A New Day for Patients in the Drug Review Process

Ever wondered how drug review committees make their decisions on which drugs to fund and which to reject? In the past, these committees reviewed clinical evidence (trials data) and pharmo-economic data (cost versus benefit). That explains, in part, why back in 2006 the Common Drug Review (Federal) rejected both Sutent and Nexavar for kidney cancer, despite the fact that these drugs presented the first major advances in kidney cancer in over a decade. Similar decisions have been made since, many times by drug review committees that use only two legs of the proverbial decision-making stool. For the process to be sound, we must add the third leg: the patient input.

Yesterday we had the chance to participate in a workshop focusing on the patient evidence piece of Canada’s major drug review processes (CADTH/CDR, Ontario (provincial process), and pCODR (new pan-Canadian process). Representatives from all of these agencies recognized that patient input into the process is in its infancy. Not all patient groups are providing input. For example, in Ontario, for the last 39 drug reviews, only 15 submissions were received from 12 different patient groups. From what we hear, some were very good (we assume ours was one of those…) and some were very bad…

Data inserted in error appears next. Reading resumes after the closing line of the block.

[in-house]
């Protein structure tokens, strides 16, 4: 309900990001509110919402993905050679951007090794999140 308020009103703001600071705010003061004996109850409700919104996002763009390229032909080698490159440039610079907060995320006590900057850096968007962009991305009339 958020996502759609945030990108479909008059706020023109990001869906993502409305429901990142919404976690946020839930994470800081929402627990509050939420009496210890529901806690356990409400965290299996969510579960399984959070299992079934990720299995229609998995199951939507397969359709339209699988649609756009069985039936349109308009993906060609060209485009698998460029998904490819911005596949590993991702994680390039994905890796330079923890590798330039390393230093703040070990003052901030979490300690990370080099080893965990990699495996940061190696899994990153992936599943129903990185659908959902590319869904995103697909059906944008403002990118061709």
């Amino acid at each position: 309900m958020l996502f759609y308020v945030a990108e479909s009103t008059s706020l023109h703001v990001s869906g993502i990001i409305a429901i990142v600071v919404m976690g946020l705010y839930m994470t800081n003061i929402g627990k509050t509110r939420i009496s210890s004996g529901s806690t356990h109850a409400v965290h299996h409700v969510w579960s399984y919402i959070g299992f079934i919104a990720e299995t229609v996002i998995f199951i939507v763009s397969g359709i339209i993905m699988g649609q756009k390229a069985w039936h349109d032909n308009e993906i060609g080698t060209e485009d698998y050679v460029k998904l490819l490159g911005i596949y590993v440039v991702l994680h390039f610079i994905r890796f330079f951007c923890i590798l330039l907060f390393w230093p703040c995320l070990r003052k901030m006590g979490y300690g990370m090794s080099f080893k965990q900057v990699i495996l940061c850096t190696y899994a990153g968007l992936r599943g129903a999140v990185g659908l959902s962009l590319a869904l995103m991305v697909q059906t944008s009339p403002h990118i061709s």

Our challenge now is to provide credible, well-written and impactful patient evidence submissions. We are challenged to reach out within our patient communities to gather our own data on patient experiences with a drug, side effects, QOL (magic term for Quality of Life), and comparisons to other treatment options. Yes, this means we will need data from those patients who took the drug on a clinical trial or through a compassionate use program. Our first challenge will be to FIND those patients. (As you know, doctors can’t give us names…)

So, if you’re reading this and wondering how you can help, perhaps we need to start with this:

— Wherever you go where you might see patient brochures, please take a second look to make sure that you see Kidney Cancer Canada prominently displayed. This includes doctors offices, (especially urology and cancer clinic waiting rooms), Wellspring/HopeSpring/cancer support places. (If you find our stuff hidden in the back, be radical and move it to the front…)

— If you find our materials missing or in short supply, please let us know (info@kidneycancercanada.ca). If you’re willing to take a few brochures along with you, we would be happy to send you some.

We need a small army of volunteers to get the word out. If every patient who joined a clinical trial or started a new drug registers with us, we will have no trouble reaching those patients when it’s time to write a compelling submission for funding.

Please join us and wave the flag for patient input. We need you. Our next patient evidence submission will be written for Votrient/pazopanib in the coming weeks.

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